Cloud Leaders Share Best Practices at CloudHealth Connect San Francisco

Melodye Mueller
VP of Marketing


Last week, leaders from companies running the largest and most complex public cloud infrastructure in the world gathered at the second CloudHealth Connect forum in San Francisco. Ariel Tseitlin, Partner, Scale Venture Partners and Dan Phillips, CEO and Co-founder, CloudHealth Technologies lead the conversation, which was extremely technical and lively, covering topics ranging from:

  • Cloud Management across multi-cloud and hybrid infrastructure, with an eye towards key criteria in the decision-making process,
  • IaaS vs. PaaS, from a product and utilization perspective, and whether organizations were leveraging PaaS,
  • And finally, what the landscape looks like for security.
Golden Gate Bridge, San Francisco, CA

Leaders from companies running the largest and most complex public cloud infrastructure in the world gathered at the second CloudHealth Connect forum in San Francisco.

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Here’s a quick recap from the evening:

To Cloud or Multi-Cloud? That Is The Question.

The evening kicked-off with a discussion about cloud, multi-cloud and hybrid infrastructure, applications and services. The majority of the organizations participating were leveraging one public cloud, AWS, with only a few stating that they had intentions of implementing a multi-public-cloud strategy.

Performance, reliability, and cost were among the main drivers for those considering multi-cloud strategies. In the wake of the recent AWS S3 outage, some stated they had concerns with “putting all their eggs in one basket,” and that it had more to do with a “business model” adopted at a corporate level.

Ariel commented:

“There are several things to consider. What is the actual downtime? What is that downtime costing you? At Netflix, we aimed for 99.5% availability and AWS was able to provide that. Most of our outages were self-inflicted. To me, multi-cloud is more about pricing negotiation.”

Interestingly, the majority of participants felt as though a multi-cloud strategy introduced unnecessary complexity. Comments ranged from, “It sounds like a nightmare,” to “It dramatically increases the possibility of bringing down your own cloud,” to, “It makes your ops more complex because you need a team of multi-cloud experts.” Many agreed that they would rather build redundancy in one cloud versus two.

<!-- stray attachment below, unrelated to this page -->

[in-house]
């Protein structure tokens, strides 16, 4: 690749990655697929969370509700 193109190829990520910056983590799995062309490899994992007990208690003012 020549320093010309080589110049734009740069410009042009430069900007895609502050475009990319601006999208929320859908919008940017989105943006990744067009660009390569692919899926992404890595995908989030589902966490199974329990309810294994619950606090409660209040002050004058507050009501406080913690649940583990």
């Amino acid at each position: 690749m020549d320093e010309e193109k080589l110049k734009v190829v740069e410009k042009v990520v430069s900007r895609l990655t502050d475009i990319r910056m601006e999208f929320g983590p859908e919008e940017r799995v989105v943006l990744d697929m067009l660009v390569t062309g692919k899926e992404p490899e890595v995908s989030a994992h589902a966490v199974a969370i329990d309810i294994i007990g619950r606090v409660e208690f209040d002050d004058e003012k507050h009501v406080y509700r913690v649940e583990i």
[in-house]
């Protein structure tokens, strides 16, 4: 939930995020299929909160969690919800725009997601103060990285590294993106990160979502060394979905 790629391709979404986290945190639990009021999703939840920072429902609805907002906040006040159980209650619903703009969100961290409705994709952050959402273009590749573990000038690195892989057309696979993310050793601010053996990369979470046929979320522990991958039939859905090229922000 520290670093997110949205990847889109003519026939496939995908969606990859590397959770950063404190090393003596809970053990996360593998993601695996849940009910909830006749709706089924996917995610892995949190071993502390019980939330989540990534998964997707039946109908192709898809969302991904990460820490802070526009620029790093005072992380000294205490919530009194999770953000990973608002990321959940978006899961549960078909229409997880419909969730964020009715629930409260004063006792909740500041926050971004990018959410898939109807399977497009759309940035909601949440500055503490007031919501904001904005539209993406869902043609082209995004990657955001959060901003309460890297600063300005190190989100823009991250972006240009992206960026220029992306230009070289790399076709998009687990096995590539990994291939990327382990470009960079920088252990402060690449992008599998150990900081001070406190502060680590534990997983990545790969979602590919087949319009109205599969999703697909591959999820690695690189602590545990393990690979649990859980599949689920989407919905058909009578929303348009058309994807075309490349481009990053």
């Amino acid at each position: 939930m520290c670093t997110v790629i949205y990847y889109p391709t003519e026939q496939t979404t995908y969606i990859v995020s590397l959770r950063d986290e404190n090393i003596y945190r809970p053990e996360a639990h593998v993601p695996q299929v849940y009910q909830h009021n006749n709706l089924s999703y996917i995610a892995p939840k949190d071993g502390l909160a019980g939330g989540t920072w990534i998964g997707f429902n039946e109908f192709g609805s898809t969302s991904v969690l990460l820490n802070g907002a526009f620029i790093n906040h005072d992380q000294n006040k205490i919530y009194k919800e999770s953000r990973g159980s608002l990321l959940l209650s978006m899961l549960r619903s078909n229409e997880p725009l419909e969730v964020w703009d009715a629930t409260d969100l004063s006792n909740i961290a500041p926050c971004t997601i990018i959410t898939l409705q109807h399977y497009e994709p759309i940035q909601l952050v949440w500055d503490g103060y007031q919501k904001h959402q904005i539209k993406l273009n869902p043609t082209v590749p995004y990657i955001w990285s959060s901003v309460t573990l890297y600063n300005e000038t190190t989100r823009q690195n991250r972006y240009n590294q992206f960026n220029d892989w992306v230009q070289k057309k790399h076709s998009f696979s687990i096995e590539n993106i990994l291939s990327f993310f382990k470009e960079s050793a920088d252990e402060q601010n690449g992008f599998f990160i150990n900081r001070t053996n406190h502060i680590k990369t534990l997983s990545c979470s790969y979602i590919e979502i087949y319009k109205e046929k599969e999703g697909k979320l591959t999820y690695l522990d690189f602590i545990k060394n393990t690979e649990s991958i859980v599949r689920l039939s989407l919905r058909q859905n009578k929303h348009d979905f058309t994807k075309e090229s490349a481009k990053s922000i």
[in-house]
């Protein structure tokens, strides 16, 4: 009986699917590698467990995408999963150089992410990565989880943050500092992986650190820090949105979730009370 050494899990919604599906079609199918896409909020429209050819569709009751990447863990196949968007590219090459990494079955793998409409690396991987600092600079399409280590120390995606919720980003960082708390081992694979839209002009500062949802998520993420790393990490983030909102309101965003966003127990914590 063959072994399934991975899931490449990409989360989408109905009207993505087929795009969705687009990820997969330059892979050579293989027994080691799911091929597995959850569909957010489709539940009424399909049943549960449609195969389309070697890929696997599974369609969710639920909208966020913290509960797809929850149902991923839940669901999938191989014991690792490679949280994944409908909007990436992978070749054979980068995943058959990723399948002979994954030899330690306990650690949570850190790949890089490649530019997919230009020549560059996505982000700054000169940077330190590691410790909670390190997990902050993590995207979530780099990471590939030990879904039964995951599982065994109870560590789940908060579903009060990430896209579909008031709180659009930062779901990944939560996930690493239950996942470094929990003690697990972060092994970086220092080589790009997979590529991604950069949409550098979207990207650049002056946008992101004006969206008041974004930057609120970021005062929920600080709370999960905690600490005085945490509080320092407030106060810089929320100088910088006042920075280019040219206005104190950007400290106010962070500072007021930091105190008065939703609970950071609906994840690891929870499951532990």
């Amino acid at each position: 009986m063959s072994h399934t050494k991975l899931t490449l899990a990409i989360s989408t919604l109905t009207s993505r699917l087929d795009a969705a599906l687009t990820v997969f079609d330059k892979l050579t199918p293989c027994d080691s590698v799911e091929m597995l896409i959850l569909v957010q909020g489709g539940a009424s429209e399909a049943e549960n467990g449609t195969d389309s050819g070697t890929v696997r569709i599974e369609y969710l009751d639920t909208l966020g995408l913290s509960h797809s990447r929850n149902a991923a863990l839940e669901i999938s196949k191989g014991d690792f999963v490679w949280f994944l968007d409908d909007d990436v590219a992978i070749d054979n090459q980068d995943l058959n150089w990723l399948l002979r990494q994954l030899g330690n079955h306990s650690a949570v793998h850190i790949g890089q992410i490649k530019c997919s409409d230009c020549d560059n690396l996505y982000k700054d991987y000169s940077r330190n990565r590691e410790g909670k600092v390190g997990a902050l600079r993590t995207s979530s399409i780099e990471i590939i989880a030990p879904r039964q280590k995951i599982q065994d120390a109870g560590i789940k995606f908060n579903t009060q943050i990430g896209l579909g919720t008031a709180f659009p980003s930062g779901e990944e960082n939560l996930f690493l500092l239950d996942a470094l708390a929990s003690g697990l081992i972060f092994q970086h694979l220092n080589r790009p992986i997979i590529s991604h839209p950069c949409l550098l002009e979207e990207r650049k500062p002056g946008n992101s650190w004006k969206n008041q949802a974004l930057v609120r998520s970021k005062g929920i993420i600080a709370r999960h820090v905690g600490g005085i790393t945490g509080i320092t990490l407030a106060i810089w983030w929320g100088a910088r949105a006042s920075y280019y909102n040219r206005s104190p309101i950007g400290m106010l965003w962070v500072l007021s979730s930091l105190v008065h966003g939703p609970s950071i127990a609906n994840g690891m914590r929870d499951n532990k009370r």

IaaS vs PaaS - Is it still relevant?

The conversation continued with a discussion on IaaS vs PaaS. The most notable exchange was when most participants agreed that the lines have been blurred between IaaS and PaaS. However, PaaS requires you shift more responsibility, and trust, to your cloud provider. A discussion followed as to whether running containers can be like running your own PaaS, that you customize for your own specific use cases. Opinions on the long-term viability of containers were somewhat mixed: one participant commented that they were solving “yesterday’s problem with tomorrow's technology.” Lastly, the conversation on IaaS vs PaaS concluded with functions-as-a-service, or serverless technologies. Most believe that AWS had leapfrogged PaaS with the introduction of server-less functions.

Security in the cloud- Has anything really changed?

The group finished the evening with a discussion focused on security. The primary concern for most was ensuring user access controls and intrusion defenses were put in place. One attendee noted that a critical report he views daily is a log of CloudTrail denies, so he knows immediately whether someone is trying to hack his environment, or if someone has misconfigured the application.

The tools in place varied widely. Trend Micro, Alert Logic, Sumo Logic, and AlienVault were all discussed in context of specific use cases. However, most people agreed that it requires a combination of tools to adequately cover security concerns.

When asked if there was a difference between security on-premises versus in the cloud, CloudHealth Connect participants agreed that the major difference is that one cannot secure the network in the cloud. Beyond that, regardless of location, security needs to be architected from the ground up to be successful.


CloudHealth Connect events take place in multiple cities throughout the year. To find out when we’ll be in your area or suggest a topic for discussion, join our CloudHealth Connect LinkedIn group.